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The Rift in Evolutionary Biology

The rift in the biological sciences may lie between computational biologists and wet labs, but when we look at individual fields, we see other divisions. In an essay in PLoS Computational Biology Carl Zimmer describes the divide amongst evolutionary biologists. On one side are researchers who like to get their hands dirty — ecologists, paleontologists, and others that fall under the label ‘naturalist’. And on the other side we have the people that prefer to work with molecular tools; Zimmer calls these guys computational biologists, but they also generate their own data, so that label isn’t quite correct. The rift between evolutionary biologists essentially boils down to people studying morphological/phenotypic evolution and those studying molecular evolution.

Zimmer points out that this division is quite old — dating back to the early days of genetics. Only recently have we developed the tools allowing us to bridge that divide. The future of evolutionary research lies not in the study of the evolution of phenotypes or genomes alone, but in research programs that bridge the gap. For example, what are the phenotypic effects of all that copy number polymorphism? The top research labs should view Zimmer’s rift as a great opportunity for interdisciplinary research.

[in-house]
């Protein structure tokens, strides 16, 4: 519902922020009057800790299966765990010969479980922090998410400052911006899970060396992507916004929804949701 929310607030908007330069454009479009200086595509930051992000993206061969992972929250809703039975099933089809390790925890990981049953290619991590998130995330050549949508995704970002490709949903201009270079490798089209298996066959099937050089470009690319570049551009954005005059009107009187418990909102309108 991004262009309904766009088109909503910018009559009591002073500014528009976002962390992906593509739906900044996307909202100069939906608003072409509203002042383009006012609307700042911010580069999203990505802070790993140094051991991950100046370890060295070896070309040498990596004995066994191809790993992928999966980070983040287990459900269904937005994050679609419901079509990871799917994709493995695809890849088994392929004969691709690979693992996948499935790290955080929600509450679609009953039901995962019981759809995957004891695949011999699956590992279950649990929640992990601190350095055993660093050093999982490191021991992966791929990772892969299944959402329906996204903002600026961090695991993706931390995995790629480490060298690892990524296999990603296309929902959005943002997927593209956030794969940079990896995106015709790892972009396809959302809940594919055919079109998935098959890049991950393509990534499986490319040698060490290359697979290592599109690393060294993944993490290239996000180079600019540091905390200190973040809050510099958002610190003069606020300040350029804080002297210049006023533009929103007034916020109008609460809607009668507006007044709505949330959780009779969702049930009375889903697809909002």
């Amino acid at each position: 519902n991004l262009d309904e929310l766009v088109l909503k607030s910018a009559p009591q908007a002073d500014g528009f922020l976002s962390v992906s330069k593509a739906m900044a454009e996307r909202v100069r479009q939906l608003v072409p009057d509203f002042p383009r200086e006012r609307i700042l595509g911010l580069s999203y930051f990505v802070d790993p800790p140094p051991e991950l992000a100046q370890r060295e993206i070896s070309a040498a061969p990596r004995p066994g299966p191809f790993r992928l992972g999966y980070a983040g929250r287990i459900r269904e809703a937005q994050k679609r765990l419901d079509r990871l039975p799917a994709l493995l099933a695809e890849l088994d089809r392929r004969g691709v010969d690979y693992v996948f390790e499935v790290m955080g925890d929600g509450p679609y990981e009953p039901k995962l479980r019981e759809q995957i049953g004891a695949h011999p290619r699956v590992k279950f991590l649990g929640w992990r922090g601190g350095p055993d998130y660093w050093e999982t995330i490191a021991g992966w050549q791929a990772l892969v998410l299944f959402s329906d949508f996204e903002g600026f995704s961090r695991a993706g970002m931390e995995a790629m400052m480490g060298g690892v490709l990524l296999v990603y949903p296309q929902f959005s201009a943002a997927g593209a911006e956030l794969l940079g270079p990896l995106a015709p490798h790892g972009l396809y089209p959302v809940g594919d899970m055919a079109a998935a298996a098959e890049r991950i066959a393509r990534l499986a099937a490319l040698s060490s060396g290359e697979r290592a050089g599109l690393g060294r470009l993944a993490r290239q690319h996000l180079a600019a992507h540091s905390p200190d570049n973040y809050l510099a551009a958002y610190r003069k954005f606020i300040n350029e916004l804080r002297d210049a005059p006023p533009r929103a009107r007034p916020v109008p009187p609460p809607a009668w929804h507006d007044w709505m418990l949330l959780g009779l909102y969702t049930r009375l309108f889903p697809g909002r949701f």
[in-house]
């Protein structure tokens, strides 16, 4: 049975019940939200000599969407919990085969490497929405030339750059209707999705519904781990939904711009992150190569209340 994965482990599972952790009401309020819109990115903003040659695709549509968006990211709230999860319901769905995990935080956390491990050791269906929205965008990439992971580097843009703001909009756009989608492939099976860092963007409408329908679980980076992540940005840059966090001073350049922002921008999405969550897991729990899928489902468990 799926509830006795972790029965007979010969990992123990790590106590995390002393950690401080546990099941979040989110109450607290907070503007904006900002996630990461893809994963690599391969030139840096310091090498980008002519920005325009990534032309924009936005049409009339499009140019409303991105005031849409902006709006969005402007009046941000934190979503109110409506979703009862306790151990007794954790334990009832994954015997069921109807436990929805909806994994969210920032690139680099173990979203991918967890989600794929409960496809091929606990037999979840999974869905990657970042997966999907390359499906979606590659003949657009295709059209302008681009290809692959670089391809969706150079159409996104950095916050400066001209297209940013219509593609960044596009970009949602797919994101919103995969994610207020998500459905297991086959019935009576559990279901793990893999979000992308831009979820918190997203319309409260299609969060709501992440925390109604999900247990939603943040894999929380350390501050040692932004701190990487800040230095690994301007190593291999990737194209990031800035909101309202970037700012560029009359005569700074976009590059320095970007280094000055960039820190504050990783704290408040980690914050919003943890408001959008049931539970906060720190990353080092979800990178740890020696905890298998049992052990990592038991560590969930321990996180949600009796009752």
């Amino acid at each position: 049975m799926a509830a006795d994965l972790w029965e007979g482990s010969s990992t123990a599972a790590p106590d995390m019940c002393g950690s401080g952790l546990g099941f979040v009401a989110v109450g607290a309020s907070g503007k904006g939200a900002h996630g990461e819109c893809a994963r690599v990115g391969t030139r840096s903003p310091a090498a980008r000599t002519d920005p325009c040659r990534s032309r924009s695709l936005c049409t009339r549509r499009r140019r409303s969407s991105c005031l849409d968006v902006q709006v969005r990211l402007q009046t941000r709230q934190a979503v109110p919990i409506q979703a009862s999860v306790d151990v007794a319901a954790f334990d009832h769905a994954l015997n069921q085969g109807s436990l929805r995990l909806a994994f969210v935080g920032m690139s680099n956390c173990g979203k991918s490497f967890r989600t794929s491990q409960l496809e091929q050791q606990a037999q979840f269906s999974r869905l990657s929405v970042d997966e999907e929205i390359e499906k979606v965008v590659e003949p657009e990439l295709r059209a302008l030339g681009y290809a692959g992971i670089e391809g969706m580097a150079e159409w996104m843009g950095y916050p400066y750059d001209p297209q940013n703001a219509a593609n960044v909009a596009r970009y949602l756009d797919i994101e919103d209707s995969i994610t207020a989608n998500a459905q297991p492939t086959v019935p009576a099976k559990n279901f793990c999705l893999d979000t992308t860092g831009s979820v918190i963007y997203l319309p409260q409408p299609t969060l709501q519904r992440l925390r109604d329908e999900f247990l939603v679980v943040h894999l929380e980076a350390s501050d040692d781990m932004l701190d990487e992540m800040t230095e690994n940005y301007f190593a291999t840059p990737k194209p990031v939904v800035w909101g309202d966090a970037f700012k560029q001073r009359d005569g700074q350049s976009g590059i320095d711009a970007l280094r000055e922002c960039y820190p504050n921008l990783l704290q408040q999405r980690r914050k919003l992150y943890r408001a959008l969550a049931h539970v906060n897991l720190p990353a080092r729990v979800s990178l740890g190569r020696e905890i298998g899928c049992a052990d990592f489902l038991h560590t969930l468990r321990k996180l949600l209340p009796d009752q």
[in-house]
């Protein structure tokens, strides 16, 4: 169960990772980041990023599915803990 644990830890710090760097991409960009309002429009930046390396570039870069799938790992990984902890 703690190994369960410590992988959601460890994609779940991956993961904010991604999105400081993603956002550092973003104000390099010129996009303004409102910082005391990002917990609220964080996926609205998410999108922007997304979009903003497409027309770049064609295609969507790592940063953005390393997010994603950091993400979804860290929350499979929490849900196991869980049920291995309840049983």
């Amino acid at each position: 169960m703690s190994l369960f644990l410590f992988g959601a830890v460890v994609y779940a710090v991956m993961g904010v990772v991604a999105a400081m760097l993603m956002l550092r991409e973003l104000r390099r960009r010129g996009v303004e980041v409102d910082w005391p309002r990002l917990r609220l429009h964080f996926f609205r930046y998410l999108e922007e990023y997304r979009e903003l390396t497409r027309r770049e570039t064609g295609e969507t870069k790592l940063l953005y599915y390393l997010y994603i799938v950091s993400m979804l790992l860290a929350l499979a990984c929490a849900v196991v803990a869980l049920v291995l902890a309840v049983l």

See also: Carl Zimmer’s blog entry.

Comments

  1. #1 razib
    December 29, 2006

    another issue is the difference between those who use molecular evolution as an means (e.g., ecologists) and those who see the study of molecular evolution as an ends (this is the more the computational people). some in the former may dismiss molecular work as ‘reductionism,’ but many are also quite happy to build upon this ‘reductionist’ base.

  2. #2 Jonathan Badger
    December 30, 2006

    another issue is the difference between those who use molecular evolution as an means (e.g., ecologists) and those who see the study of molecular evolution as an ends (this is the more the computational people)

    Yes, and some of the arguments over things like “DNA Barcoding” relate to this. Most molecular phylogeny types hate barcoding because the proposed tags are generally not very informative phylogenetically. Many ecologist types don’t care, because they aren’t interested in making trees; they just want a tool that can distinguish one species from another at the molecular level.

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